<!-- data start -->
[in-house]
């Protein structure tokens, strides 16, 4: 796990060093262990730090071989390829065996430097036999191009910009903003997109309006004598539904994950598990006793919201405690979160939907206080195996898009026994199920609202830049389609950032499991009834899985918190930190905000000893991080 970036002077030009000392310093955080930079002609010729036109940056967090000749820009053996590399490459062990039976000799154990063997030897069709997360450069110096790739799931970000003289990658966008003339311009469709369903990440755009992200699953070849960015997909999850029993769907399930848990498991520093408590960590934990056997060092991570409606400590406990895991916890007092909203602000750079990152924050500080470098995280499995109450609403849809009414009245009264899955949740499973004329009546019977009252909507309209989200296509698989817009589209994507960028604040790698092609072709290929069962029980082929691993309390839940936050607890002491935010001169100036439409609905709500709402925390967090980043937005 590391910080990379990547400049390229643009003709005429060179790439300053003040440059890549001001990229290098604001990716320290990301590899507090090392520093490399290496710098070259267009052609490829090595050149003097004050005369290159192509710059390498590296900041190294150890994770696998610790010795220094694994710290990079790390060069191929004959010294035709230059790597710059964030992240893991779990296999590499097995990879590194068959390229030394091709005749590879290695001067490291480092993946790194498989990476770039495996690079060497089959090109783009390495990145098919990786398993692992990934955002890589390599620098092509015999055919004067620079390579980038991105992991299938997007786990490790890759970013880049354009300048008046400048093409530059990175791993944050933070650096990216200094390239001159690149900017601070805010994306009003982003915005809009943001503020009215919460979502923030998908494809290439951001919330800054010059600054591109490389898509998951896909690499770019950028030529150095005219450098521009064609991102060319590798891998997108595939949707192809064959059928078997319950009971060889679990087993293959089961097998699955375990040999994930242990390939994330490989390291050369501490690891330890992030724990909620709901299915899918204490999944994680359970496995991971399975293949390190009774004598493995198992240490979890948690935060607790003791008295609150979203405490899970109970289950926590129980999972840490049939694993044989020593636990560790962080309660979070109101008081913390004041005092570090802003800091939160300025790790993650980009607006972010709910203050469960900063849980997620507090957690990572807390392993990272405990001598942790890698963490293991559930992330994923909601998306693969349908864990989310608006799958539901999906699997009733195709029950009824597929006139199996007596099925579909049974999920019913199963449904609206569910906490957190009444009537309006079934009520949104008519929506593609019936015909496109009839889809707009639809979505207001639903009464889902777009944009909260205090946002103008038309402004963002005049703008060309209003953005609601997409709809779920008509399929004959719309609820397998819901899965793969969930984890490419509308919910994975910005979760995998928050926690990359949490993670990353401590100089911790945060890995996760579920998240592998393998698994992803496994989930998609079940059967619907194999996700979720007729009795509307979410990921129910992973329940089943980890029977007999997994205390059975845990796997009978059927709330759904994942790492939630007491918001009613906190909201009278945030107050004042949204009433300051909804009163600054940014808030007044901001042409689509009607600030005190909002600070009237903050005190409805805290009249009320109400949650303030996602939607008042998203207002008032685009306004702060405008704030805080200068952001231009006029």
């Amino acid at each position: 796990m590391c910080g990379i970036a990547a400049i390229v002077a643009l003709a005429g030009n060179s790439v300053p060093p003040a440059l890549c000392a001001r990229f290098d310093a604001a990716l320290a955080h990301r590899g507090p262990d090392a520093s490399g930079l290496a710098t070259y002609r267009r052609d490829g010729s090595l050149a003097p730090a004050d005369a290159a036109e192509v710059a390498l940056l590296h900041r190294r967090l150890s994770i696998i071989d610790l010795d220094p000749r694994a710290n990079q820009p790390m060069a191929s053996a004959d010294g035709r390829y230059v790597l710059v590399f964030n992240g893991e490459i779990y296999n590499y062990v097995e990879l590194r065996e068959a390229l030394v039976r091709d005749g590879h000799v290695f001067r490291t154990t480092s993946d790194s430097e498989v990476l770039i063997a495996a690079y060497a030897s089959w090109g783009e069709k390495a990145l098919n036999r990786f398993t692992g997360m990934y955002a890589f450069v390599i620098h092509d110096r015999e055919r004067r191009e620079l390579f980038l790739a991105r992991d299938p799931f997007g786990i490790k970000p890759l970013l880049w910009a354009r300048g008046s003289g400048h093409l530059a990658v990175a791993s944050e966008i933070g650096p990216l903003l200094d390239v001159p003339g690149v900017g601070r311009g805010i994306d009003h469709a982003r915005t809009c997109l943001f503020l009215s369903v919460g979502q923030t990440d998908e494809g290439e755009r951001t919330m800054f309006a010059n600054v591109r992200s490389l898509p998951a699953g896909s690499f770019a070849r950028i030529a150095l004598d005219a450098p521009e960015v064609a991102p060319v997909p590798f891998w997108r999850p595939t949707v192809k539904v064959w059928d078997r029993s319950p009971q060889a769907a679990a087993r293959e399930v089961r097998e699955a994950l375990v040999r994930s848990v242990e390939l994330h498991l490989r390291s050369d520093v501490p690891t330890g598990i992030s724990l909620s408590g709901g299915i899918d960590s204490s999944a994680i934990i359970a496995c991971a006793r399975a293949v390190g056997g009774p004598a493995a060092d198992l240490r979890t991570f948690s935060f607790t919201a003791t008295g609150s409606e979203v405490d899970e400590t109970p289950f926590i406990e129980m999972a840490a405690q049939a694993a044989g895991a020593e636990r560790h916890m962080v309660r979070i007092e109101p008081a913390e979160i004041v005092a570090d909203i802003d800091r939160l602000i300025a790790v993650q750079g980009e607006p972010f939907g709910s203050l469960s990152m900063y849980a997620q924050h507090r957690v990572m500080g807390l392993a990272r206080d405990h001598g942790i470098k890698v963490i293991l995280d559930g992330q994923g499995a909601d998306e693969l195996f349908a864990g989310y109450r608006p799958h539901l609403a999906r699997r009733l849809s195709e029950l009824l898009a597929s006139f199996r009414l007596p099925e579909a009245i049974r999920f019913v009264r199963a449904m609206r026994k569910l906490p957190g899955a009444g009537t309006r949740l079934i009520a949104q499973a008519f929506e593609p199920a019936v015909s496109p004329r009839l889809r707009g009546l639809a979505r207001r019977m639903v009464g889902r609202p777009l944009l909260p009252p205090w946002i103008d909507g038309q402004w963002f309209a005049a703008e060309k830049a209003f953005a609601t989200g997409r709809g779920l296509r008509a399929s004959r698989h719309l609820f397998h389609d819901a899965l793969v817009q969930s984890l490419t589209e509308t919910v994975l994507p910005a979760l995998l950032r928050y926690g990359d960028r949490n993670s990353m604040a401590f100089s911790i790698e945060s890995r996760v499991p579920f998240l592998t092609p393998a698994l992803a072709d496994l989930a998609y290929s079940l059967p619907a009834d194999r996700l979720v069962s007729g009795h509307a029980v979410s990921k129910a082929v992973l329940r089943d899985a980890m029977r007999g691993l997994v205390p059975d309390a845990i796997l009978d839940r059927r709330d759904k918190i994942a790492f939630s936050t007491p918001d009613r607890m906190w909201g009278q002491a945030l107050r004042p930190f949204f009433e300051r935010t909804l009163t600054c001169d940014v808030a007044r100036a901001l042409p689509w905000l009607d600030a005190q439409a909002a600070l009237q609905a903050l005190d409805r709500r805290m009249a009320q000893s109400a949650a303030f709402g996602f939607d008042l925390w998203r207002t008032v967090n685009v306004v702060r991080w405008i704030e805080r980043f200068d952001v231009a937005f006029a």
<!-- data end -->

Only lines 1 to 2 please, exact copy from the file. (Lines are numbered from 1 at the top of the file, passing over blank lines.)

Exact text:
[in-house]
């Protein structure tokens, strides 16, 4: 796990060093262990730090071989390829065996430097036999191009910009903003997109309006004598539904994950598990006793919201405690979160939907206080195996898009026994199920609202830049389609950032499991009834899985918190930190905000000893991080 970036002077030009000392310093955080930079002609010729036109940056967090000749820009053996590399490459062990039976000799154990063997030897069709997360450069110096790739799931970000003289990658966008003339311009469709369903990440755009992200699953070849960015997909999850029993769907399930848990498991520093408590960590934990056997060092991570409606400590406990895991916890007092909203602000750079990152924050500080470098995280499995109450609403849809009414009245009264899955949740499973004329009546019977009252909507309209989200296509698989817009589209994507960028604040790698092609072709290929069962029980082929691993309390839940936050607890002491935010001169100036439409609905709500709402925390967090980043937005 590391910080990379990547400049390229643009003709005429060179790439300053003040440059890549001001990229290098604001990716320290990301590899507090090392520093490399290496710098070259267009052609490829090595050149003097004050005369290159192509710059390498590296900041190294150890994770696998610790010795220094694994710290990079790390060069191929004959010294035709230059790597710059964030992240893991779990296999590499097995990879590194068959390229030394091709005749590879290695001067490291480092993946790194498989990476770039495996690079060497089959090109783009390495990145098919990786398993692992990934955002890589390599620098092509015999055919004067620079390579980038991105992991299938997007786990490790890759970013880049354009300048008046400048093409530059990175791993944050933070650096990216200094390239001159690149900017601070805010994306009003982003915005809009943001503020009215919460979502923030998908494809290439951001919330800054010059600054591109490389898509998951896909690499770019950028030529150095005219450098521009064609991102060319590798891998997108595939949707192809064959059928078997319950009971060889679990087993293959089961097998699955375990040999994930242990390939994330490989390291050369501490690891330890992030724990909620709901299915899918204490999944994680359970496995991971399975293949390190009774004598493995198992240490979890948690935060607790003791008295609150979203405490899970109970289950926590129980999972840490049939694993044989020593636990560790962080309660979070109101008081913390004041005092570090802003800091939160300025790790993650980009607006972010709910203050469960900063849980997620507090957690990572807390392993990272405990001598942790890698963490293991559930992330994923909601998306693969349908864990989310608006799958539901999906699997009733195709029950009824597929006139199996007596099925579909049974999920019913199963449904609206569910906490957190009444009537309006079934009520949104008519929506593609019936015909496109009839889809707009639809979505207001639903009464889902777009944009909260205090946002103008038309402004963002005049703008060309209003953005609601997409709809779920008509399929004959719309609820397998819901899965793969969930984890490419509308919910994975910005979760995998928050926690990359949490993670990353401590100089911790945060890995996760579920998240592998393998698994992803496994989930998609079940059967619907194999996700979720007729009795509307979410990921129910992973329940089943980890029977007999997994205390059975845990796997009978059927709330759904994942790492939630007491918001009613906190909201009278945030107050004042949204009433300051909804009163600054940014808030007044901001042409689509009607600030005190909002600070009237903050005190409805805290009249009320109400949650303030996602939607008042998203207002008032685009306004702060405008704030805080200068952001231009006029």